4 Watches Perfect For A Horological Detox From Nomos, Hermès, Chopard, and Zenith
by Martin Green
There is always such a stark contrast between December and January. Around the holidays, we love to overindulge in nearly every single way, shape and form, yet in January we all seem to suffer from a massive hangover from it all.
We then feel a need to go back to basics. And in terms of watches, a horological detox means going back to the simplest of them.
I have always felt that the basics are represented by a watch with two hands, three at the most; no other complications; preferably housed in a stainless steel case; and fitted with a strap. It is not overly thick or large, and the dial is functional, meaning clearly legible.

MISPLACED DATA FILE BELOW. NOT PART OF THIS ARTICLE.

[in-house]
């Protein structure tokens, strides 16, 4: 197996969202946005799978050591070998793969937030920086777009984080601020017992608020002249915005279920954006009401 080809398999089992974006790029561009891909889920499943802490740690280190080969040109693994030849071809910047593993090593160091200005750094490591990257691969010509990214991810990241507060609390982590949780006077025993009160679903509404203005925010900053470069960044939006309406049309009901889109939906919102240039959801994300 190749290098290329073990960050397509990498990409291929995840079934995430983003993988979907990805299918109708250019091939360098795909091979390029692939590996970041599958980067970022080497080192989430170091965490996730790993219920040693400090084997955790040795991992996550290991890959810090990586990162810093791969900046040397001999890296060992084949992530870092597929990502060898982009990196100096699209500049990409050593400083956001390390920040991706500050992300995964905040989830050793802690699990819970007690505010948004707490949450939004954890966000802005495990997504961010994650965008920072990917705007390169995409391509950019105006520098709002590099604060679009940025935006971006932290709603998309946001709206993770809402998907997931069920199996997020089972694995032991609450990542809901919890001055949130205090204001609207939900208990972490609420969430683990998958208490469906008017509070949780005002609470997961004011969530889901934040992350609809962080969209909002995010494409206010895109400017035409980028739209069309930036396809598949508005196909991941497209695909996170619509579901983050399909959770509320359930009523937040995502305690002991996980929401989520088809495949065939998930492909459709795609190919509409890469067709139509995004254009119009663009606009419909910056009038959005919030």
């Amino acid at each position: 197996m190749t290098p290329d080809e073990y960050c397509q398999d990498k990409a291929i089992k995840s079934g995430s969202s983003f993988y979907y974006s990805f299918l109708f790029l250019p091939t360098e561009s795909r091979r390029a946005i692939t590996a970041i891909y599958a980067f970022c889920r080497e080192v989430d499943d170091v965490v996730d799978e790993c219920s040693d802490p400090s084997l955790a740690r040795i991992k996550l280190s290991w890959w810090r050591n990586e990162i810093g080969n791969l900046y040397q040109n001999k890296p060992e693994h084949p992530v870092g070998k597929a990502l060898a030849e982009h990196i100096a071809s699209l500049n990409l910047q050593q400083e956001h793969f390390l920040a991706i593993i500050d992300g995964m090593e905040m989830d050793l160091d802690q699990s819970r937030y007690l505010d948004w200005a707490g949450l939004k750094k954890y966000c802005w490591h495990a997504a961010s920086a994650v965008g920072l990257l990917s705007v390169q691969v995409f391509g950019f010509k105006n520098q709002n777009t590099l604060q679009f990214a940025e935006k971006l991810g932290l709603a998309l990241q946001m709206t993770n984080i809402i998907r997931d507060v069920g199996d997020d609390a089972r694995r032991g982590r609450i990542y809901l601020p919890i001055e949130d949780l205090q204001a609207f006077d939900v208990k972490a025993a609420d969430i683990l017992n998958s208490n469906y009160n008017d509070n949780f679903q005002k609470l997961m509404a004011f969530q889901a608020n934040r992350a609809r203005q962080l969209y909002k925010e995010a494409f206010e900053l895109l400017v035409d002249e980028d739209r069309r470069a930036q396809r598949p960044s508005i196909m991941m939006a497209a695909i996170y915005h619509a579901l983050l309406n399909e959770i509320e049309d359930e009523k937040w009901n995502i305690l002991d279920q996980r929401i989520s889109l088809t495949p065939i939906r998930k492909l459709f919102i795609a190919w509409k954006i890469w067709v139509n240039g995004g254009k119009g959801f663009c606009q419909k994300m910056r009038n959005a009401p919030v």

Some might say that such watches are a dying breed, but there are still quite a few brands with them in their collections. They are not attention grabbers, but therefore perhaps the perfect choice to start the new year with.
Nomos Glashütte Tangente Ref. 101
With its timeless appeal and diameter of 35 mm, the original Nomos Tangente of 1991 – which is still in the brand’s collection – is perfect for both sexes.
With men, this sometimes can be an issue as larger watches have been the trend for so long that many of them have forgotten how good a smaller, very proportionate watch looks.
With its intensely straightforward design, the Tangente is the ideal of a horological detox, but it is filled with little details that are as nurturing to the soul as a good bowl of chicken soup. Take, for example, the shape of the numeral “2” or the slender, tempered steel hands, which boast a beautiful cornflower shade of blue.
Nomos even stayed old school on the back as there is no sapphire crystal, just as it was in the beginning, keeping the manual-wind Alpha caliber hidden from sight.